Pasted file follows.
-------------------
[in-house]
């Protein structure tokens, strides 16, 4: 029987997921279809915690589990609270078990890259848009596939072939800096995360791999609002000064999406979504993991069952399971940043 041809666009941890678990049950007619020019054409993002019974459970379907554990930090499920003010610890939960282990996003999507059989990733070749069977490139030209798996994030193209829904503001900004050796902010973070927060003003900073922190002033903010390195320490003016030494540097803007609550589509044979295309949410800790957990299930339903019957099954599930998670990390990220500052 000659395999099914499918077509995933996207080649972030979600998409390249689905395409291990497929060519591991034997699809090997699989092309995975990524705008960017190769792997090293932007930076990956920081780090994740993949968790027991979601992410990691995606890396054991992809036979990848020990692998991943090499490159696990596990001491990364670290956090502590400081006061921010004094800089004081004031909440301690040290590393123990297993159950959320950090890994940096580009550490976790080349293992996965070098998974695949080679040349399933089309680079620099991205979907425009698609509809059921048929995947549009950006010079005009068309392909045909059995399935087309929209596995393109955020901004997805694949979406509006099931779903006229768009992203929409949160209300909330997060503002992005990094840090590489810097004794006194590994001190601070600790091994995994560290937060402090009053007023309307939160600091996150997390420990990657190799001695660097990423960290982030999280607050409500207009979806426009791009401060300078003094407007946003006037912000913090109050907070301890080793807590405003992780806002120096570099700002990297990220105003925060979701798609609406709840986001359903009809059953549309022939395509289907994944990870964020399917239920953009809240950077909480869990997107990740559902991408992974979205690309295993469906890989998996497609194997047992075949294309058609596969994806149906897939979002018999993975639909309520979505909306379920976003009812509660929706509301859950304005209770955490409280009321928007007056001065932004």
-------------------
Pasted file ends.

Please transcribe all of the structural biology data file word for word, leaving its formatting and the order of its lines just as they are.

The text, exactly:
[in-house]
């Protein structure tokens, strides 16, 4: 029987997921279809915690589990609270078990890259848009596939072939800096995360791999609002000064999406979504993991069952399971940043 041809666009941890678990049950007619020019054409993002019974459970379907554990930090499920003010610890939960282990996003999507059989990733070749069977490139030209798996994030193209829904503001900004050796902010973070927060003003900073922190002033903010390195320490003016030494540097803007609550589509044979295309949410800790957990299930339903019957099954599930998670990390990220500052 000659395999099914499918077509995933996207080649972030979600998409390249689905395409291990497929060519591991034997699809090997699989092309995975990524705008960017190769792997090293932007930076990956920081780090994740993949968790027991979601992410990691995606890396054991992809036979990848020990692998991943090499490159696990596990001491990364670290956090502590400081006061921010004094800089004081004031909440301690040290590393123990297993159950959320950090890994940096580009550490976790080349293992996965070098998974695949080679040349399933089309680079620099991205979907425009698609509809059921048929995947549009950006010079005009068309392909045909059995399935087309929209596995393109955020901004997805694949979406509006099931779903006229768009992203929409949160209300909330997060503002992005990094840090590489810097004794006194590994001190601070600790091994995994560290937060402090009053007023309307939160600091996150997390420990990657190799001695660097990423960290982030999280607050409500207009979806426009791009401060300078003094407007946003006037912000913090109050907070301890080793807590405003992780806002120096570099700002990297990220105003925060979701798609609406709840986001359903009809059953549309022939395509289907994944990870964020399917239920953009809240950077909480869990997107990740559902991408992974979205690309295993469906890989998996497609194997047992075949294309058609596969994806149906897939979002018999993975639909309520979505909306379920976003009812509660929706509301859950304005209770955490409280009321928007007056001065932004």